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Gulliver's Travels | Study Guide

Jonathan Swift

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Part 4, Chapter 3

Course Hero Literature Instructor Russell Jaffe provides an in-depth summary and analysis of Part 4, Chapter 3 of Jonathan Swift's novel Gulliver's Travels.

Gulliver's Travels | Part 4, Chapter 3 | Summary



After a few weeks of study, Gulliver gains a functional knowledge of the Houyhnhnm language. All members of his master's family engage in teaching Gulliver because the master is eager to learn more about Gulliver's history. He asks Gulliver many questions, and Gulliver is able to explain in very general terms about his ship and the mutiny. He is able to tell the Houyhnhnm a little about his country.

The Houyhnhnm master believes Gulliver is indeed a Yahoo, but he is perplexed by Gulliver's ability to speak, reason, and learn. Gulliver takes care never to be seen without his clothing to distinguish himself from the other Yahoos, but eventually he reveals his secret to his master, who has already seen Gulliver unclothed while sleeping. The master decides Gulliver is a Yahoo, but Gulliver does not want to be lumped in with this species he finds "odious."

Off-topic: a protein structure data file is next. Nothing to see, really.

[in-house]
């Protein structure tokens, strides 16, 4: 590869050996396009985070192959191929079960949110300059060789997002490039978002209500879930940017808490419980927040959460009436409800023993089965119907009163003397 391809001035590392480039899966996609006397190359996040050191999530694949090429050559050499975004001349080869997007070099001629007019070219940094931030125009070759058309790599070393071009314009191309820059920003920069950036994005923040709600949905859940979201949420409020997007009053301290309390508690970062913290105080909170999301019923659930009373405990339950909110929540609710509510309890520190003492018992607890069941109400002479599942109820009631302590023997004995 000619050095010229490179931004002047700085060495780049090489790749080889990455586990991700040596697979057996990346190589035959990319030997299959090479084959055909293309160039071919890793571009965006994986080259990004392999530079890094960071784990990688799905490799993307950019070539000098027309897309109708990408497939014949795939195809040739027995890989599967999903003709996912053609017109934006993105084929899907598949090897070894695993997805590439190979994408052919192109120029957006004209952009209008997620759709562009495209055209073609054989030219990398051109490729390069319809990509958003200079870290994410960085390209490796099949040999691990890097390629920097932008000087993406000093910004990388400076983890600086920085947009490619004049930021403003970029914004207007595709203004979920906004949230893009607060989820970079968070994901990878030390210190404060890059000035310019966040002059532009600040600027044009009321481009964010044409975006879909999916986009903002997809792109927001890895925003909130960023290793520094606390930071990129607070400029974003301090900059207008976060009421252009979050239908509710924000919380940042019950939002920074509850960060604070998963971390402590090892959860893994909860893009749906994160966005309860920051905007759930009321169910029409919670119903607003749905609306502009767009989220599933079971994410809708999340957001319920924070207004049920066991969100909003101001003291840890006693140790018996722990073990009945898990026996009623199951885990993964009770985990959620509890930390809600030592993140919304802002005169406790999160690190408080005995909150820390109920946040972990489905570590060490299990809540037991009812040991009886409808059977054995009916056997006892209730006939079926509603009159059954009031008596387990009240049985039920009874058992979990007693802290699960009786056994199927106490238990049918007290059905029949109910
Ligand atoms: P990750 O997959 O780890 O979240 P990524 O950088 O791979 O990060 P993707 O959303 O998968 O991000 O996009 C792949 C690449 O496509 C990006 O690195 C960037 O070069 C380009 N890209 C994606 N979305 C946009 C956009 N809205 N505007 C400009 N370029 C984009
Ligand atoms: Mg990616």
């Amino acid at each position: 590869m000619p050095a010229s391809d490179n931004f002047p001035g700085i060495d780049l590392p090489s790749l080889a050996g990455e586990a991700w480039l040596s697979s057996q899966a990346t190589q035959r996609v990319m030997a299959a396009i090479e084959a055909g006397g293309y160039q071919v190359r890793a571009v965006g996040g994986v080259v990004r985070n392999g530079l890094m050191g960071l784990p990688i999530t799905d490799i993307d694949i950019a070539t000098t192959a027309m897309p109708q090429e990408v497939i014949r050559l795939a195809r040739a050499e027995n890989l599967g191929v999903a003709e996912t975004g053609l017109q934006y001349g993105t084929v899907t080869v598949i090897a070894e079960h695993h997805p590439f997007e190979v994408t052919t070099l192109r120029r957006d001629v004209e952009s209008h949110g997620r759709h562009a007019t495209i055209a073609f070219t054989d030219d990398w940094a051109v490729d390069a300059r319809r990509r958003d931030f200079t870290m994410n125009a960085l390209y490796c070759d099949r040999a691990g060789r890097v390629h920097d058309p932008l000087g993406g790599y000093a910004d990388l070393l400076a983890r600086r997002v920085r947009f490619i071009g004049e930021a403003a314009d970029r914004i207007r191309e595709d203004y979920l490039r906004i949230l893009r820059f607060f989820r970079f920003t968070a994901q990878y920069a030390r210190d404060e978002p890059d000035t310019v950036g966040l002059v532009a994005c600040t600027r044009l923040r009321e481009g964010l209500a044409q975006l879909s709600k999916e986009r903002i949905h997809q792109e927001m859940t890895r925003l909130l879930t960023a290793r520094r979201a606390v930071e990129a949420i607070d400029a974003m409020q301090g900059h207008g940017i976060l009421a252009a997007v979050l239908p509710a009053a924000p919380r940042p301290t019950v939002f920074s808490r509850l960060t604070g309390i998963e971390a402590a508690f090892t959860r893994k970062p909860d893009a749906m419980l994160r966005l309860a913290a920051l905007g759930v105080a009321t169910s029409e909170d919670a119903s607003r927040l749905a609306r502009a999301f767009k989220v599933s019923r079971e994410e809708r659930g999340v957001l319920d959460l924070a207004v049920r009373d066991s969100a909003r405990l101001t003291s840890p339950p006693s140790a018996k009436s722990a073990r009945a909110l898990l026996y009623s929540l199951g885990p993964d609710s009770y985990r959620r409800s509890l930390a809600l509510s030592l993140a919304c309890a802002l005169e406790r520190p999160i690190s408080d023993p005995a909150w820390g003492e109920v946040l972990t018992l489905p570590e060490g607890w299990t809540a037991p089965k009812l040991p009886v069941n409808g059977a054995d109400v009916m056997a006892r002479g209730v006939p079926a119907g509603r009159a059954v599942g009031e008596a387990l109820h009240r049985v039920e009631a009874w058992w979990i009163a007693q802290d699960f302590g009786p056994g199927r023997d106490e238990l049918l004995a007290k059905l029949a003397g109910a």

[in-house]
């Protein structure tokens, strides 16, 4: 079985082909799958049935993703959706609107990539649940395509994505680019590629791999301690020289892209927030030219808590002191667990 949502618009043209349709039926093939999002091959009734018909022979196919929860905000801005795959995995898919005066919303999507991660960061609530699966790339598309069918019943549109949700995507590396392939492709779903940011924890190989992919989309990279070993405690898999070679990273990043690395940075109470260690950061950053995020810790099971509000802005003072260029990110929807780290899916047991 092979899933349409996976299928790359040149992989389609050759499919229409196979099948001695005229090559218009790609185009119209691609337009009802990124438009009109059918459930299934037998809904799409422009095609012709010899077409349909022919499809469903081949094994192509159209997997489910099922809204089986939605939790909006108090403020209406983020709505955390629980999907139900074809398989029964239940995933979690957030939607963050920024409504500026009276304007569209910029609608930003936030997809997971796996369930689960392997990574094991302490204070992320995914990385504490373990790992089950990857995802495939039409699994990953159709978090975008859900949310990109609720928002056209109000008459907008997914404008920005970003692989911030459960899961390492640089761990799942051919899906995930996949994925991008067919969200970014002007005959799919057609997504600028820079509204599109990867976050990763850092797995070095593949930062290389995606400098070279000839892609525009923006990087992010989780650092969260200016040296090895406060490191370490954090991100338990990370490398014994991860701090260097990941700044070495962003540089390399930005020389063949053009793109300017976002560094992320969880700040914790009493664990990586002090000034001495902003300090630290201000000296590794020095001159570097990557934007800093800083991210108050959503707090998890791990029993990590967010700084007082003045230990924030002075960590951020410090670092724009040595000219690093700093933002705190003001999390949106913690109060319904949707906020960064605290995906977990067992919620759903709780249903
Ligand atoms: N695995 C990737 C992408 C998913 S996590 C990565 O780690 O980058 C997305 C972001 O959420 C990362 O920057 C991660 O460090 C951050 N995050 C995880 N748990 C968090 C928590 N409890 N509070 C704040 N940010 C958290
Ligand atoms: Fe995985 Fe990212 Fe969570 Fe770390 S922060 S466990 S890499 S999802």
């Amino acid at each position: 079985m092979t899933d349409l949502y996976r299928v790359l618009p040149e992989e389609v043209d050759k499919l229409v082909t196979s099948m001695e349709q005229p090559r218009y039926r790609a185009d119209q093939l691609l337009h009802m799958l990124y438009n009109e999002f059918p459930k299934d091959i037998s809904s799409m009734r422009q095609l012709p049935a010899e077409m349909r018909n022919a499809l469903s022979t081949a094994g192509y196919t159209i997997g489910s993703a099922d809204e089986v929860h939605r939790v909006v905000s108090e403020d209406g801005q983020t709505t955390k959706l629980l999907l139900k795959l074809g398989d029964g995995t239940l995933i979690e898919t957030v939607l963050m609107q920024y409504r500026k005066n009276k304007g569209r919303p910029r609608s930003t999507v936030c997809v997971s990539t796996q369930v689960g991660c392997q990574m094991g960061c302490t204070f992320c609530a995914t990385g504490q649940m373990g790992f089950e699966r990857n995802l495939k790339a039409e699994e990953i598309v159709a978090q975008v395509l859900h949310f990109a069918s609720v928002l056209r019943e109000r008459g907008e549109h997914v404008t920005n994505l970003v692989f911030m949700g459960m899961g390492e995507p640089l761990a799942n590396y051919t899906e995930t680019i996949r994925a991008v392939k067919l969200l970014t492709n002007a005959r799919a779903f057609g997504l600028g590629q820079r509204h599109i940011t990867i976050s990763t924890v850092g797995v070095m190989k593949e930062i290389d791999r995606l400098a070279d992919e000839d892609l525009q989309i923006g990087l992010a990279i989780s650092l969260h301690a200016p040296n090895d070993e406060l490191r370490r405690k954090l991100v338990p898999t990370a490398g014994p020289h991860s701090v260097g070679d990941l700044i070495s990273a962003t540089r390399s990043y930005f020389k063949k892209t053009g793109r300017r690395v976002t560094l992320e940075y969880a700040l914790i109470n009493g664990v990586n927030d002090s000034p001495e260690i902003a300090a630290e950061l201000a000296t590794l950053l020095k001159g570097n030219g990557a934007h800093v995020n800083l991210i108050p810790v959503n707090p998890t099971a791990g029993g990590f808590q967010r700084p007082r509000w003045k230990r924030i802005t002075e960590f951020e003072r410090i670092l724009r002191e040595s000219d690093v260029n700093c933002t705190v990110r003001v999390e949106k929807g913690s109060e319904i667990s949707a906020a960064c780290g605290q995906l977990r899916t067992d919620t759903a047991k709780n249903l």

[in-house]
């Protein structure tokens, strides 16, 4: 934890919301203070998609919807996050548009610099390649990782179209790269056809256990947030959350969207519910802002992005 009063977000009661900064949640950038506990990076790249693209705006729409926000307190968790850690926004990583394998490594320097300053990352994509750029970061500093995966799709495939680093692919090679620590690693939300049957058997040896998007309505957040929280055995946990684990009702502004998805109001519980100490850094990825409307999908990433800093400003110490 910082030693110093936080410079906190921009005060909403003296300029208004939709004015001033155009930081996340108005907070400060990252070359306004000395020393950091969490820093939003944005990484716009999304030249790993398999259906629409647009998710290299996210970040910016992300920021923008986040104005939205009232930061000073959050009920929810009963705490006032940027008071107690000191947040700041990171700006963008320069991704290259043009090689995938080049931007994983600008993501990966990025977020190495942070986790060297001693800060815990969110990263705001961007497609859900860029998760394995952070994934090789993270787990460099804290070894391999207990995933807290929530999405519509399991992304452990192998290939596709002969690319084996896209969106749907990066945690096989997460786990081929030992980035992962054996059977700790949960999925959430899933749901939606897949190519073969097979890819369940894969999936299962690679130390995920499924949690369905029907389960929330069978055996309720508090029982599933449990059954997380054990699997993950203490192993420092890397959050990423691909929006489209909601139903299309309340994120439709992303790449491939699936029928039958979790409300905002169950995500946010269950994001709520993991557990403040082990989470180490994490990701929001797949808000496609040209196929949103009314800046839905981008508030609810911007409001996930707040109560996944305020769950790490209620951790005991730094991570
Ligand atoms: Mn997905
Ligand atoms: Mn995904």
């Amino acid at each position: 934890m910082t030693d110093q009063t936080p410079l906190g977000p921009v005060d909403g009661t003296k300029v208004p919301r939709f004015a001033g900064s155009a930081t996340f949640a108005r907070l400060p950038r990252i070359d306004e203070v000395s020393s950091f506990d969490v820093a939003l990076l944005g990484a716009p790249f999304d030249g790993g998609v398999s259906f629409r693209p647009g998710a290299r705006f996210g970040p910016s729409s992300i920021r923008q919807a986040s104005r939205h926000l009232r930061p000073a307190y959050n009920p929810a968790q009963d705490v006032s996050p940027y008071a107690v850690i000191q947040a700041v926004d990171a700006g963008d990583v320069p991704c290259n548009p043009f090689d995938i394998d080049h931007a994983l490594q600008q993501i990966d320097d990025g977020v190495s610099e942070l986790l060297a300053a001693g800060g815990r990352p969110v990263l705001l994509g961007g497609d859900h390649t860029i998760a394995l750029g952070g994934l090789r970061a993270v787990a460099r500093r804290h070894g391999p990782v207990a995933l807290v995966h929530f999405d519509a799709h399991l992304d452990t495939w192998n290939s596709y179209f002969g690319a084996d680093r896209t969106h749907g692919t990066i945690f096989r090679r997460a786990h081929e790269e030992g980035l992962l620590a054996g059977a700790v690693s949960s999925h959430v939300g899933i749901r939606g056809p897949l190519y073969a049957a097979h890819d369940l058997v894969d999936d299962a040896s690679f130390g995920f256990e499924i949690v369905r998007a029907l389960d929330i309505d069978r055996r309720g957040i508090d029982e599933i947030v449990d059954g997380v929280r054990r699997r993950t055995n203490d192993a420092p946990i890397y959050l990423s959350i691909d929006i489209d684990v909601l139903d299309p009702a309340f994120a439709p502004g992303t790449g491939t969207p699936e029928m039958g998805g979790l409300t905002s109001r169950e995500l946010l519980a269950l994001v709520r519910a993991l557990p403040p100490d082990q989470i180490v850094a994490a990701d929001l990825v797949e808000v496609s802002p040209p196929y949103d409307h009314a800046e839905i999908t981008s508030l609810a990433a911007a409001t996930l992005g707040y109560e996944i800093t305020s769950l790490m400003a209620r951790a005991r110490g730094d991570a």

Even though Gulliver's Houyhnhnm master decides Gulliver is definitely a Yahoo, the trappings of Gulliver's civilized life protect him from the harsh judgment of the Houyhnhnms. Yes, he is a Yahoo, but he is a different breed of Yahoo, one who can learn languages, think critically, and tell his story. Gulliver does not only learn; he learns quickly. Once Gulliver is able to describe his origins, he is able to explain that his race of Yahoos run entire continents, which further assists in building goodwill with the Houyhnhnms. Gulliver's disgust at the Yahoos on the island shows his preference for the trappings of civilization, even if it is not a civilization in which he fits entirely; it also shows how easy it is for humans to reject and feel superior to other humans who look different and act differently, which was an important feature of colonial thought. Even though Gulliver and the Yahoos appear to be the same species, Gulliver has less in common with them than with any group he has met in all of his travels.

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